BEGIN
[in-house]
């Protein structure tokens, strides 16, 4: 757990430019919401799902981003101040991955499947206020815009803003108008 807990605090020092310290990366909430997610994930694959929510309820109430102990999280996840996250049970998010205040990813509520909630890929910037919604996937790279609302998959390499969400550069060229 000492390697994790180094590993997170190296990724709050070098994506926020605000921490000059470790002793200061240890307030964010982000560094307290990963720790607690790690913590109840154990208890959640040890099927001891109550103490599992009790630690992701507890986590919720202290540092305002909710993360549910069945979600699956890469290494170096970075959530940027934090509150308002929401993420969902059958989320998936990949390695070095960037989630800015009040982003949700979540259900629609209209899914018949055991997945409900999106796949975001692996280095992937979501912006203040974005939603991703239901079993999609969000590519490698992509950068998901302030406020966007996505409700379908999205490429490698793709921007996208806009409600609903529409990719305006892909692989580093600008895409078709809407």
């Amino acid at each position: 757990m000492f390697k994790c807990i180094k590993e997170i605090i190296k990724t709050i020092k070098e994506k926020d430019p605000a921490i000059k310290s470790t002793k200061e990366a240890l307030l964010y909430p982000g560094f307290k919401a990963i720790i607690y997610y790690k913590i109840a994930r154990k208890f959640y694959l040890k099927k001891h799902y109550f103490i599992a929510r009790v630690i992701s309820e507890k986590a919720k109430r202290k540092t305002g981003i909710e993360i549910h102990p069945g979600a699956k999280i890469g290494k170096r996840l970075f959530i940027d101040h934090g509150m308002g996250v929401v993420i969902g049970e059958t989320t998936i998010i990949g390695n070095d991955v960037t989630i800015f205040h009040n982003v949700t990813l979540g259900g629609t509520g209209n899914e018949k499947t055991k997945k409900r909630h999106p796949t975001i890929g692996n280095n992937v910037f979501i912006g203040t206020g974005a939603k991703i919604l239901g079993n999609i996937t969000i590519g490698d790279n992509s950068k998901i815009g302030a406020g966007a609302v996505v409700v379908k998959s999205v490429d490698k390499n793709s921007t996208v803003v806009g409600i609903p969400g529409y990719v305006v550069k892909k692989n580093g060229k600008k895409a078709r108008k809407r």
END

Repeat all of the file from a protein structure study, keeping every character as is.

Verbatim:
[in-house]
């Protein structure tokens, strides 16, 4: 757990430019919401799902981003101040991955499947206020815009803003108008 807990605090020092310290990366909430997610994930694959929510309820109430102990999280996840996250049970998010205040990813509520909630890929910037919604996937790279609302998959390499969400550069060229 000492390697994790180094590993997170190296990724709050070098994506926020605000921490000059470790002793200061240890307030964010982000560094307290990963720790607690790690913590109840154990208890959640040890099927001891109550103490599992009790630690992701507890986590919720202290540092305002909710993360549910069945979600699956890469290494170096970075959530940027934090509150308002929401993420969902059958989320998936990949390695070095960037989630800015009040982003949700979540259900629609209209899914018949055991997945409900999106796949975001692996280095992937979501912006203040974005939603991703239901079993999609969000590519490698992509950068998901302030406020966007996505409700379908999205490429490698793709921007996208806009409600609903529409990719305006892909692989580093600008895409078709809407």
């Amino acid at each position: 757990m000492f390697k994790c807990i180094k590993e997170i605090i190296k990724t709050i020092k070098e994506k926020d430019p605000a921490i000059k310290s470790t002793k200061e990366a240890l307030l964010y909430p982000g560094f307290k919401a990963i720790i607690y997610y790690k913590i109840a994930r154990k208890f959640y694959l040890k099927k001891h799902y109550f103490i599992a929510r009790v630690i992701s309820e507890k986590a919720k109430r202290k540092t305002g981003i909710e993360i549910h102990p069945g979600a699956k999280i890469g290494k170096r996840l970075f959530i940027d101040h934090g509150m308002g996250v929401v993420i969902g049970e059958t989320t998936i998010i990949g390695n070095d991955v960037t989630i800015f205040h009040n982003v949700t990813l979540g259900g629609t509520g209209n899914e018949k499947t055991k997945k409900r909630h999106p796949t975001i890929g692996n280095n992937v910037f979501i912006g203040t206020g974005a939603k991703i919604l239901g079993n999609i996937t969000i590519g490698d790279n992509s950068k998901i815009g302030a406020g966007a609302v996505v409700v379908k998959s999205v490429d490698k390499n793709s921007t996208v803003v806009g409600i609903p969400g529409y990719v305006v550069k892909k692989n580093g060229k600008k895409a078709r108008k809407r």